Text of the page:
This is a traditional tale in which a dragon threatened an area with wholesale poisoning unless it sacrificed a child to him once a year. To ensure fairness to all, the child was chosen by lottery and one year the lot fell to the princess who was then sent to do her duty. As luck would have it, a knight, St George, was riding by, attacked the dragon and succeeded in wounding it with his lance. He then asked the lady to give him the sash she wore around her waist so he could tie the dragon and lead it back into the town. The people were greatly relieved to see their princess return and the dragon captured and when St George offered to kill the beast if they all converted to Christianity, they duly did so. St George slew the dragon and, in gratitude for saving the life of his daughter, the king built a church. From the spot where the dragon fell, issued a stream of life-giving water.
Brainstorm associations and symbols relating to dragons, knights and princesses that are suggested in the story and that you have gathered from your own reading. Using the student worksheet 3.3.2 Perseus and Andromeda (Advanced) outline your idea of:
- the conventional depiction of these three characters
- their relationship with the real world.
These three key characters, ‘damsel in distress’, the ‘knight in shining armour’ and the marauding beast are tropes that have echoed from ancient times, through different cultures to the present day. They were most popular in mediaeval romance genre and have remained the staple of popular escapist literature and film, although more audiences now are demanding female heroes.
To what extent and how does the Uccello painting, St George and the Dragon, conform to the characteristics of the medieval romance genre? (You should also take into account the idealised style of the painting).
The Uccello (1490) painting and the Leighton (1891) tell two different stories yet the stories, and consequently, the paintings, have remarkable similarities. Note how both these heroic tales, though coming from different cultures, have a strong element of the divine.
U.A. Fanthorpe’s poem “Not my best side”, inspired by Uccello’s painting, recontextualises the St George and the Dragon story into a modern setting.
The poem is available on the internet and can also be found in Richardson P and Watson K eds. (1990) Postcards from Planet Earth, Oxford University Press Australia; Watson K ed, (2013), The Round Earth’s Imagined Corners, Phoenix Education.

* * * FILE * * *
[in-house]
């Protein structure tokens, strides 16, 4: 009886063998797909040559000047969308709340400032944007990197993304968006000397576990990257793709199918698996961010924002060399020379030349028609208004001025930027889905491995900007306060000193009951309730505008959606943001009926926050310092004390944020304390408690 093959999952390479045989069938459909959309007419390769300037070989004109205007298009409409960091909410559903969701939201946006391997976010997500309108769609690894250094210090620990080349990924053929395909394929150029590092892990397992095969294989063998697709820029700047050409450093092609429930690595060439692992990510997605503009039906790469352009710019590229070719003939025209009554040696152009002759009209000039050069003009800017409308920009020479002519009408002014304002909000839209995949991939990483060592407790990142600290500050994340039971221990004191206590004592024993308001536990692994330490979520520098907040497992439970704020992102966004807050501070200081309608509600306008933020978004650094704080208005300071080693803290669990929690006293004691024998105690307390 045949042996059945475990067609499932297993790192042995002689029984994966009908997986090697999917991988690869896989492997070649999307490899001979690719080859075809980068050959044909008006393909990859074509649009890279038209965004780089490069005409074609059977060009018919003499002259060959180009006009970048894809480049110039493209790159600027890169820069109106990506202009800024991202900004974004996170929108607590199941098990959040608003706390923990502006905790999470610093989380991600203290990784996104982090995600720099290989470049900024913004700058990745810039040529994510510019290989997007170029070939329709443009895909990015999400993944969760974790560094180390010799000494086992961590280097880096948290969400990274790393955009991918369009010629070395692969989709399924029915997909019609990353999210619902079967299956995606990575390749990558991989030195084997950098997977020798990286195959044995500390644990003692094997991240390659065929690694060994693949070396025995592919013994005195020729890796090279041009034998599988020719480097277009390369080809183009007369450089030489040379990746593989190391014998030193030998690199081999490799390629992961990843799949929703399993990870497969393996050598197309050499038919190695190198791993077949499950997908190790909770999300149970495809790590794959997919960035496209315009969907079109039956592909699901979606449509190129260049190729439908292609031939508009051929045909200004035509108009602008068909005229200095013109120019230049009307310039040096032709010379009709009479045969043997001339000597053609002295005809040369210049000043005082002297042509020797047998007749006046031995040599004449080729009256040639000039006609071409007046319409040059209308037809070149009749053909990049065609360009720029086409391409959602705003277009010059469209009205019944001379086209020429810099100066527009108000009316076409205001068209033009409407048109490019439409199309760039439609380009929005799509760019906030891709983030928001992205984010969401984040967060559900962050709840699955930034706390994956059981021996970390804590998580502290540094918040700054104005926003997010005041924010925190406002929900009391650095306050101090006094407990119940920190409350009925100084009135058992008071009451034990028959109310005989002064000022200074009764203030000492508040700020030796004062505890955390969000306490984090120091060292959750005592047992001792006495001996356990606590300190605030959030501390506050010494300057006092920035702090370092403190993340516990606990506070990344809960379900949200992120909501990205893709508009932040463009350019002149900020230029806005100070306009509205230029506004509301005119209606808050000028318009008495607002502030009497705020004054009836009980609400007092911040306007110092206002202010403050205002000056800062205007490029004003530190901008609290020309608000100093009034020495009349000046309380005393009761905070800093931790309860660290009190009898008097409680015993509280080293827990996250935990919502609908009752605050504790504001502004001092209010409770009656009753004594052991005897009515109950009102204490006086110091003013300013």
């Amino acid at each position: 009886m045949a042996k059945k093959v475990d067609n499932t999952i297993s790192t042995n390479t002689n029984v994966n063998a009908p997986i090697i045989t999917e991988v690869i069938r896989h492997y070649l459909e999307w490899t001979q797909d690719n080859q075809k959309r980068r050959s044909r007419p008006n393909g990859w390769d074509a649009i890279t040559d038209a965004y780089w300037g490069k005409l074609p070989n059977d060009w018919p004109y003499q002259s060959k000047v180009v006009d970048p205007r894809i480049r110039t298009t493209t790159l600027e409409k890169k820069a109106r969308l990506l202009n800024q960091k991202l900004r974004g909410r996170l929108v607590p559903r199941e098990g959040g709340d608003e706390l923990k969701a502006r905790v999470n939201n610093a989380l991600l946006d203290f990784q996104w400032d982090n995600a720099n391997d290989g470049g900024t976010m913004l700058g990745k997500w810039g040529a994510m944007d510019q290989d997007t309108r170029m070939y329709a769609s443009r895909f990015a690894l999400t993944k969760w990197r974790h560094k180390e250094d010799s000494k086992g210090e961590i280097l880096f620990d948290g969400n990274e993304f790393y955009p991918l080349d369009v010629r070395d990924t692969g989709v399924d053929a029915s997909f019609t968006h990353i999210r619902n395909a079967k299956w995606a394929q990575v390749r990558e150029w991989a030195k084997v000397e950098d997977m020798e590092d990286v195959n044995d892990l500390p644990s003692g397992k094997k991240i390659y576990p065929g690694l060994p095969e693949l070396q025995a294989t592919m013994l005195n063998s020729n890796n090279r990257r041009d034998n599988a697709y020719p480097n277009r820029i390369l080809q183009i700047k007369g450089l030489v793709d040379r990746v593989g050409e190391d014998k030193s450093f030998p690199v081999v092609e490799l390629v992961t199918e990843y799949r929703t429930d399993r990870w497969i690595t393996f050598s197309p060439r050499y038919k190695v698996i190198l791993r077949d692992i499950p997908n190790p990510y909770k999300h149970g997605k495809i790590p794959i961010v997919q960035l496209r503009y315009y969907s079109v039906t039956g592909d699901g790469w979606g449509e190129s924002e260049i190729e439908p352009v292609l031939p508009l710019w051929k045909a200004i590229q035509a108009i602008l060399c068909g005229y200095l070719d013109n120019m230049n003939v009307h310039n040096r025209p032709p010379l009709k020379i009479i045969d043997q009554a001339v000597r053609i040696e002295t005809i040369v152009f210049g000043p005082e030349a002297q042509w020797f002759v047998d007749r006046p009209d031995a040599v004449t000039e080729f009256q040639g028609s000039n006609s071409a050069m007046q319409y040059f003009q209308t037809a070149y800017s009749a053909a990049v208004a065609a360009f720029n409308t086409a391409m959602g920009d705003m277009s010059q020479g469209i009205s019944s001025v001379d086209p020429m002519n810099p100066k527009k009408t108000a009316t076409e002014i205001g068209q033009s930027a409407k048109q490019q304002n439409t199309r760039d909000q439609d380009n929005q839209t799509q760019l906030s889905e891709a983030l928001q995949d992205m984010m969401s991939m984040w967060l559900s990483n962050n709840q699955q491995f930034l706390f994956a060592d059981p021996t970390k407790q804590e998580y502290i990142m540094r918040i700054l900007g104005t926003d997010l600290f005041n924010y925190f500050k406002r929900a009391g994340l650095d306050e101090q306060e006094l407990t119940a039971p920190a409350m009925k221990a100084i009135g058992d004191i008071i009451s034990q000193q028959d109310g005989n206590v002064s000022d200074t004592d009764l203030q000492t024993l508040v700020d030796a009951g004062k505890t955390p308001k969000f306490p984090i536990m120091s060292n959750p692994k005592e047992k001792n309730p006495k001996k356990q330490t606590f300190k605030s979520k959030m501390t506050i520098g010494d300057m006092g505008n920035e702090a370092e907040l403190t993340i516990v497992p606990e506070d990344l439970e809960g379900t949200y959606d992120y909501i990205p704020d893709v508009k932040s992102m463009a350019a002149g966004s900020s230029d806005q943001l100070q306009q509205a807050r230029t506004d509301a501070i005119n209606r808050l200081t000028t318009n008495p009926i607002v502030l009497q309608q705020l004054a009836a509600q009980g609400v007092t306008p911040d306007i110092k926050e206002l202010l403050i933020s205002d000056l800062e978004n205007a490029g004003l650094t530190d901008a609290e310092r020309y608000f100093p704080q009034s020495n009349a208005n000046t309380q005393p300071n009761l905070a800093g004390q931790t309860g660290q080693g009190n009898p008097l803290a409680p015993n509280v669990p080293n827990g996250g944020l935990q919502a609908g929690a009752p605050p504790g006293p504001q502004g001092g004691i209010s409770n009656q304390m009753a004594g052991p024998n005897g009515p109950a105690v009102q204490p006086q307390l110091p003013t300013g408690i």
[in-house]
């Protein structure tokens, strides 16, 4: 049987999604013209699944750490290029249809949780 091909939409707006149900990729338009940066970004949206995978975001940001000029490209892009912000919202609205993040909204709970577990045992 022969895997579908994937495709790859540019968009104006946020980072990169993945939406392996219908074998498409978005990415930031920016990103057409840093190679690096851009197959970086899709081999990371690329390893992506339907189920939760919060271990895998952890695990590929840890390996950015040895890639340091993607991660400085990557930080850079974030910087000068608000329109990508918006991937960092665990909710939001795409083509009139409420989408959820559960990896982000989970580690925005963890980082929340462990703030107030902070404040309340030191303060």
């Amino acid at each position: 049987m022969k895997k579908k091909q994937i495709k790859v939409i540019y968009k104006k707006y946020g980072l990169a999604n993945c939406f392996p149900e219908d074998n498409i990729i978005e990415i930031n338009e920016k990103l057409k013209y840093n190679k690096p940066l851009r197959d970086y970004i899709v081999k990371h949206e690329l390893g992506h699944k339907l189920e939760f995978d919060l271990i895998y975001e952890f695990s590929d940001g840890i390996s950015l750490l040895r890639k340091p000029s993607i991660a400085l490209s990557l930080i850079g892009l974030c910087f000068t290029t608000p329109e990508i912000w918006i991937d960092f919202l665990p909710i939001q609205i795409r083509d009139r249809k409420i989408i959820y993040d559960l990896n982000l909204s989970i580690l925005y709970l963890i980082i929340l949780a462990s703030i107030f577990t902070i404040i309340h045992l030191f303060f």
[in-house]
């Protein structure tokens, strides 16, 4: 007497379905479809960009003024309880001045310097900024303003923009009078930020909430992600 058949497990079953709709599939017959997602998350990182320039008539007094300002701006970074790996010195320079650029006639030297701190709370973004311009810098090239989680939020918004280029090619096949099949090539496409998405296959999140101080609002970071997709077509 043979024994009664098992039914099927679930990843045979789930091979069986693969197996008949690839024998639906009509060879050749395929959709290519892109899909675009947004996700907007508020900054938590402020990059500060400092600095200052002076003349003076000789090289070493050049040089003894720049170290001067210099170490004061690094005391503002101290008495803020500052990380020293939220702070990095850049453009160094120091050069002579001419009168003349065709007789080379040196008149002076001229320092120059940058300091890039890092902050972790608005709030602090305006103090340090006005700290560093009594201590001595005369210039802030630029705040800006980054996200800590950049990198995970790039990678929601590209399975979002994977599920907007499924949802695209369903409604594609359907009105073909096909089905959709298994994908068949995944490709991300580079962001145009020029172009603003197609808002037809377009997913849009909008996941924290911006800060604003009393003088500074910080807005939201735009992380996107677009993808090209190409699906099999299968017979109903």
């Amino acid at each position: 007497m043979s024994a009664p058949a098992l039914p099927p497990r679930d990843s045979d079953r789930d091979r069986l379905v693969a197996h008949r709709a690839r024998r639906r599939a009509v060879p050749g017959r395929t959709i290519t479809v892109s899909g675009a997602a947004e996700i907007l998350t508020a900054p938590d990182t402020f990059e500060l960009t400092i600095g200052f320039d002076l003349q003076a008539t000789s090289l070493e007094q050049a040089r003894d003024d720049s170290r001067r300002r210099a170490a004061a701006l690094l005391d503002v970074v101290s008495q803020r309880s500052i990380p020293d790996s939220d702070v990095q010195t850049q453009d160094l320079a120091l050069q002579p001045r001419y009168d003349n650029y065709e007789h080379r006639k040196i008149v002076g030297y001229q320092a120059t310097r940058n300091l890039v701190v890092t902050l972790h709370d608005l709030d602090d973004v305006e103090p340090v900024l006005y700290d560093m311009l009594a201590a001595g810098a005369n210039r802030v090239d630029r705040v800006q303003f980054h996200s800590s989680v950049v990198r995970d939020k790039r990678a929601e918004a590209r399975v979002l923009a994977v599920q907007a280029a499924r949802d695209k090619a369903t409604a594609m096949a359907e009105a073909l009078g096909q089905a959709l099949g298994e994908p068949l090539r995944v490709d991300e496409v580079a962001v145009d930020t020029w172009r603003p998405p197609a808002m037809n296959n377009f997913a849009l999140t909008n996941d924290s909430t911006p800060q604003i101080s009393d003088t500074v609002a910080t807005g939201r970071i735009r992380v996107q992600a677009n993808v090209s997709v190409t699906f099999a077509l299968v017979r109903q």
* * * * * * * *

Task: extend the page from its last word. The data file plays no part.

Using the Intertextuality charts on the student worksheet 3.3.2 Perseus and Andromeda (Advanced), compare the representation of each of the characters in “Not my best side” to their representation painting. Note at least
- Three features each has in common and the effects of these similarities on the reader
- Three features that are different and the effect of these differences.
Discuss in small groups what kind of character is portrayed in each of these vignettes and in what texts you have encountered them.
Give each a suitable name, if they do not have one, and write a brief character description conveying their appearance which will indicate something about their attitude to the world.
In “Not my best side”, there are two levels of intertextuality, the first as a direct reference to the Uccello painting and the second is by implied reference character types that are recognisable and, as your discussions have shown, identifiable from contemporary texts.
However, there are further layers of meaning – the ones we take back to the original texts. The poem reflects back on the painting and on the tale. None of these texts is quite the same again for us as each carries resonances of the contemporary poem which explores its less than ‘best side’. Going even further back, the Christian tale of St George echoes the pagan tale of Perseus and Andromeda.
Bringing it all together
Texts echo each other in many ways, including plot, character / type, trope, structure, form, genre, direct or implied reference – sometimes several of these.
Brainstorm texts you have read, viewed or listened to that echo other texts and
- identify the intertextual references
- group the texts into the kinds of intertextual references made (eg structure, character, trope etc)
- discuss why you think composers make use of intertextuality. In your discussion, you will need to explain the effect of the intertextuality in any of the texts mentioned.
Browse the campaign advertisements on the web site and suggest which cultural tales or tropes they indirectly reference. You will find such tropes as wild youth, forlorn lover, the journey, fateful encounters, the call, choice and consequence and many more.
- Choose a traditional tale, myth or any well-known text and rework the story by layering it with one of the safety advertisements on the Centre for Road Safety website. You might change the whole story or only some or one element of the text, such as a character, its context or its imagery.
- Write a brief reflection on how the values implied by the original story have changed as a result of the intertextual layer of the safety campaign.
Last update: 25th January 2019